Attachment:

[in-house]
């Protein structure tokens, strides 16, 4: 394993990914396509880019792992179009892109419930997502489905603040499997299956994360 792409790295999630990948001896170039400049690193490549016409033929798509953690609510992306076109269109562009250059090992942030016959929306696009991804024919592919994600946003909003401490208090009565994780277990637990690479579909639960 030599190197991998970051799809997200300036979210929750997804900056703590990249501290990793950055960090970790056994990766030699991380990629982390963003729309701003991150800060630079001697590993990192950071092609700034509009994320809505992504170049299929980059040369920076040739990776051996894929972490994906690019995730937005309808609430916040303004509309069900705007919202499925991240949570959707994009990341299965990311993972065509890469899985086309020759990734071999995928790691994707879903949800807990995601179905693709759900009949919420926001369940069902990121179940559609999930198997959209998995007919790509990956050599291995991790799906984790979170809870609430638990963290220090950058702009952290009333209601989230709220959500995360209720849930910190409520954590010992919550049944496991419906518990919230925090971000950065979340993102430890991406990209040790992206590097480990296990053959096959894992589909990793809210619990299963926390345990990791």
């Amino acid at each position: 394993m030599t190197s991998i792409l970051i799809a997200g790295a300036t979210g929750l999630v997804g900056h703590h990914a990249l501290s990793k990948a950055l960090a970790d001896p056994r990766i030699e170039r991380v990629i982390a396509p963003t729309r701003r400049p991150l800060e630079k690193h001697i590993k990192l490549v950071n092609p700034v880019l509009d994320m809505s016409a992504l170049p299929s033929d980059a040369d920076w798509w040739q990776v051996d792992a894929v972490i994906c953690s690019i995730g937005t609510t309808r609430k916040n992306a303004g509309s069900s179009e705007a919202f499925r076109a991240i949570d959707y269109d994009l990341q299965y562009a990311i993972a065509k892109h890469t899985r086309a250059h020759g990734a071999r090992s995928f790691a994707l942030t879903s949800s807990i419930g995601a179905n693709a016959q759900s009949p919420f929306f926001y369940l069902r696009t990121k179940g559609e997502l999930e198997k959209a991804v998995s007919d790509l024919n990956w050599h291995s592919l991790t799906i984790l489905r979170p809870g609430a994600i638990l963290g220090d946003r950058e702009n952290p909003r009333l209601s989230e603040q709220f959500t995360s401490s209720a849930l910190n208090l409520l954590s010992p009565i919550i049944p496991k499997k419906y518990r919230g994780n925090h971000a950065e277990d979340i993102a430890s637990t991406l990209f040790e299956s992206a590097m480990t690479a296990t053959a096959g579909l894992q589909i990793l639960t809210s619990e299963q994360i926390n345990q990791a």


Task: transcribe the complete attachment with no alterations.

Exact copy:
[in-house]
């Protein structure tokens, strides 16, 4: 394993990914396509880019792992179009892109419930997502489905603040499997299956994360 792409790295999630990948001896170039400049690193490549016409033929798509953690609510992306076109269109562009250059090992942030016959929306696009991804024919592919994600946003909003401490208090009565994780277990637990690479579909639960 030599190197991998970051799809997200300036979210929750997804900056703590990249501290990793950055960090970790056994990766030699991380990629982390963003729309701003991150800060630079001697590993990192950071092609700034509009994320809505992504170049299929980059040369920076040739990776051996894929972490994906690019995730937005309808609430916040303004509309069900705007919202499925991240949570959707994009990341299965990311993972065509890469899985086309020759990734071999995928790691994707879903949800807990995601179905693709759900009949919420926001369940069902990121179940559609999930198997959209998995007919790509990956050599291995991790799906984790979170809870609430638990963290220090950058702009952290009333209601989230709220959500995360209720849930910190409520954590010992919550049944496991419906518990919230925090971000950065979340993102430890991406990209040790992206590097480990296990053959096959894992589909990793809210619990299963926390345990990791």
């Amino acid at each position: 394993m030599t190197s991998i792409l970051i799809a997200g790295a300036t979210g929750l999630v997804g900056h703590h990914a990249l501290s990793k990948a950055l960090a970790d001896p056994r990766i030699e170039r991380v990629i982390a396509p963003t729309r701003r400049p991150l800060e630079k690193h001697i590993k990192l490549v950071n092609p700034v880019l509009d994320m809505s016409a992504l170049p299929s033929d980059a040369d920076w798509w040739q990776v051996d792992a894929v972490i994906c953690s690019i995730g937005t609510t309808r609430k916040n992306a303004g509309s069900s179009e705007a919202f499925r076109a991240i949570d959707y269109d994009l990341q299965y562009a990311i993972a065509k892109h890469t899985r086309a250059h020759g990734a071999r090992s995928f790691a994707l942030t879903s949800s807990i419930g995601a179905n693709a016959q759900s009949p919420f929306f926001y369940l069902r696009t990121k179940g559609e997502l999930e198997k959209a991804v998995s007919d790509l024919n990956w050599h291995s592919l991790t799906i984790l489905r979170p809870g609430a994600i638990l963290g220090d946003r950058e702009n952290p909003r009333l209601s989230e603040q709220f959500t995360s401490s209720a849930l910190n208090l409520l954590s010992p009565i919550i049944p496991k499997k419906y518990r919230g994780n925090h971000a950065e277990d979340i993102a430890s637990t991406l990209f040790e299956s992206a590097m480990t690479a296990t053959a096959g579909l894992q589909i990793l639960t809210s619990e299963q994360i926390n345990q990791a």